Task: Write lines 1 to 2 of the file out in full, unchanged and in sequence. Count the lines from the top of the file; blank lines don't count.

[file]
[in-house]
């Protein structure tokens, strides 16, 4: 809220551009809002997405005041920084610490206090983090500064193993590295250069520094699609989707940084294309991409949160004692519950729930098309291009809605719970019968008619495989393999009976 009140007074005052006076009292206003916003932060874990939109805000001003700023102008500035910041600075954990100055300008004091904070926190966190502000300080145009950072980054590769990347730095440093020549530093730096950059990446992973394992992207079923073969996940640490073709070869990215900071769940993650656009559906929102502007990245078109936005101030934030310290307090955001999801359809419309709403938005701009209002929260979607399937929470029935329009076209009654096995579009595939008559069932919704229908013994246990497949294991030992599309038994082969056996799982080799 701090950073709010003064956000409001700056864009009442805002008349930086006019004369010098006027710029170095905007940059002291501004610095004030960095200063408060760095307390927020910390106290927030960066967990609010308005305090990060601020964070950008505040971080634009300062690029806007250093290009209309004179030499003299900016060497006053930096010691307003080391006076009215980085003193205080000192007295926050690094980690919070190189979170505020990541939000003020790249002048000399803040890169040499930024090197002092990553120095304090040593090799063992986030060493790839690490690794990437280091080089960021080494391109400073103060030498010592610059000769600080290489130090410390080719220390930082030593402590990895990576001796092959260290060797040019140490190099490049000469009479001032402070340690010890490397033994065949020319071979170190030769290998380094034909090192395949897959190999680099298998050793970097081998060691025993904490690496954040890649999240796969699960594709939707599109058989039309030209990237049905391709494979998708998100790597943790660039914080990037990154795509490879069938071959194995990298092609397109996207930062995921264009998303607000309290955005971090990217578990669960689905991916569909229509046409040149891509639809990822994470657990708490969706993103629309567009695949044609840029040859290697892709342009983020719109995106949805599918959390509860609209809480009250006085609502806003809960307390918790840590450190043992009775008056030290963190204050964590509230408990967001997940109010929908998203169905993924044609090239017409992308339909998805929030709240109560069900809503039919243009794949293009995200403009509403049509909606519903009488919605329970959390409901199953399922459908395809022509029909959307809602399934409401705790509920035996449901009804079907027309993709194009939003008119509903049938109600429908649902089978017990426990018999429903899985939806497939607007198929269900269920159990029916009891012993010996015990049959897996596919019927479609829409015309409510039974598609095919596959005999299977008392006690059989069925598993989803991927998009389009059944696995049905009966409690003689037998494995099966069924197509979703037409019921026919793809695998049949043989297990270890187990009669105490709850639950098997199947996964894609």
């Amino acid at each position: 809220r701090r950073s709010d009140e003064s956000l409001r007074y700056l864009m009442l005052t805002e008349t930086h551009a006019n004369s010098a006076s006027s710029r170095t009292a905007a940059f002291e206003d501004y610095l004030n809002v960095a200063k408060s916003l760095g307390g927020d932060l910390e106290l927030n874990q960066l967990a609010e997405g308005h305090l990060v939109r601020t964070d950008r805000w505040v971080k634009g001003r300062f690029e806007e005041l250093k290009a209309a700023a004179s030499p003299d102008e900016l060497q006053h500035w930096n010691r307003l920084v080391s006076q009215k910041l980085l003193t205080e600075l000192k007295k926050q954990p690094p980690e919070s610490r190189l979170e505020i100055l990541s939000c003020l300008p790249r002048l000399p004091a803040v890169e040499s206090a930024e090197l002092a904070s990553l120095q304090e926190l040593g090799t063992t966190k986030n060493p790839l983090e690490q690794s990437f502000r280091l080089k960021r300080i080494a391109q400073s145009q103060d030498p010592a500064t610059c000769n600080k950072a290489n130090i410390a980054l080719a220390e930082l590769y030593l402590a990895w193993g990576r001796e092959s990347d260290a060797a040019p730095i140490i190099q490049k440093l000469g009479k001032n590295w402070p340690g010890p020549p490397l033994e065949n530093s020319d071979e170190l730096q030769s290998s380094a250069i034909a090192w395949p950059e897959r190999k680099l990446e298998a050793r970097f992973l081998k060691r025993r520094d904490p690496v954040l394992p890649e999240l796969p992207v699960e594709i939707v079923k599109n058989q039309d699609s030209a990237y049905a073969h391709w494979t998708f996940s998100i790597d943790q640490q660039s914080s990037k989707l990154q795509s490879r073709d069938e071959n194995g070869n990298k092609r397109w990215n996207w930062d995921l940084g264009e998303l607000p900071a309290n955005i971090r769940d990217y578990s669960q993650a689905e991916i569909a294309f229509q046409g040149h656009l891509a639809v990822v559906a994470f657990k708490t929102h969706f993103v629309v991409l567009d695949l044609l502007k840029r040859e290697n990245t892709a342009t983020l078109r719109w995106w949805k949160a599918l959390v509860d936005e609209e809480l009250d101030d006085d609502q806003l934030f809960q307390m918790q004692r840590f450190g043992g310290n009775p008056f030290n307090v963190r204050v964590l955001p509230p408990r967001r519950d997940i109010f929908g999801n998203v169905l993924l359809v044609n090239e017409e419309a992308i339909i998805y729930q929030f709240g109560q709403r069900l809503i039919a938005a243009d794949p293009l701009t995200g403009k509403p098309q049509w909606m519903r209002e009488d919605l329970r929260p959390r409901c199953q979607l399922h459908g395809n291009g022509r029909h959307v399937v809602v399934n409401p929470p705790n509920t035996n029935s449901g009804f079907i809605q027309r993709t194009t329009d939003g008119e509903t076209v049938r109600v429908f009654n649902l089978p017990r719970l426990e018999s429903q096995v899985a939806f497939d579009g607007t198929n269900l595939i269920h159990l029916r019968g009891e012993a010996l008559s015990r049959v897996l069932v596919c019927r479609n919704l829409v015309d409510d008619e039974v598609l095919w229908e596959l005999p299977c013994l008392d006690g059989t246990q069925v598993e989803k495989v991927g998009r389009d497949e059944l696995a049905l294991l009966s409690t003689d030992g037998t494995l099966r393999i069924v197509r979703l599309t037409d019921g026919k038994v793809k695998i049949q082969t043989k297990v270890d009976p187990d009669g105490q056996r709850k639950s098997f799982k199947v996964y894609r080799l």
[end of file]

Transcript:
[in-house]
């Protein structure tokens, strides 16, 4: 809220551009809002997405005041920084610490206090983090500064193993590295250069520094699609989707940084294309991409949160004692519950729930098309291009809605719970019968008619495989393999009976 009140007074005052006076009292206003916003932060874990939109805000001003700023102008500035910041600075954990100055300008004091904070926190966190502000300080145009950072980054590769990347730095440093020549530093730096950059990446992973394992992207079923073969996940640490073709070869990215900071769940993650656009559906929102502007990245078109936005101030934030310290307090955001999801359809419309709403938005701009209002929260979607399937929470029935329009076209009654096995579009595939008559069932919704229908013994246990497949294991030992599309038994082969056996799982080799 701090950073709010003064956000409001700056864009009442805002008349930086006019004369010098006027710029170095905007940059002291501004610095004030960095200063408060760095307390927020910390106290927030960066967990609010308005305090990060601020964070950008505040971080634009300062690029806007250093290009209309004179030499003299900016060497006053930096010691307003080391006076009215980085003193205080000192007295926050690094980690919070190189979170505020990541939000003020790249002048000399803040890169040499930024090197002092990553120095304090040593090799063992986030060493790839690490690794990437280091080089960021080494391109400073103060030498010592610059000769600080290489130090410390080719220390930082030593402590990895990576001796092959260290060797040019140490190099490049000469009479001032402070340690010890490397033994065949020319071979170190030769290998380094034909090192395949897959190999680099298998050793970097081998060691025993904490690496954040890649999240796969699960594709939707599109058989039309030209990237049905391709494979998708998100790597943790660039914080990037990154795509490879069938071959194995990298092609397109996207930062995921264009998303607000309290955005971090990217578990669960689905991916569909229509046409040149891509639809990822994470657990708490969706993103629309567009695949044609840029040859290697892709342009983020719109995106949805599918959390509860609209809480009250006085609502806003809960307390918790840590450190043992009775008056030290963190204050964590509230408990967001997940109010929908998203169905993924044609090239017409992308339909998805929030709240109560069900809503039919243009794949293009995200403009509403049509909606519903009488919605329970959390409901199953399922459908395809022509029909959307809602399934409401705790509920035996449901009804079907027309993709194009939003008119509903049938109600429908649902089978017990426990018999429903899985939806497939607007198929269900269920159990029916009891012993010996015990049959897996596919019927479609829409015309409510039974598609095919596959005999299977008392006690059989069925598993989803991927998009389009059944696995049905009966409690003689037998494995099966069924197509979703037409019921026919793809695998049949043989297990270890187990009669105490709850639950098997199947996964894609």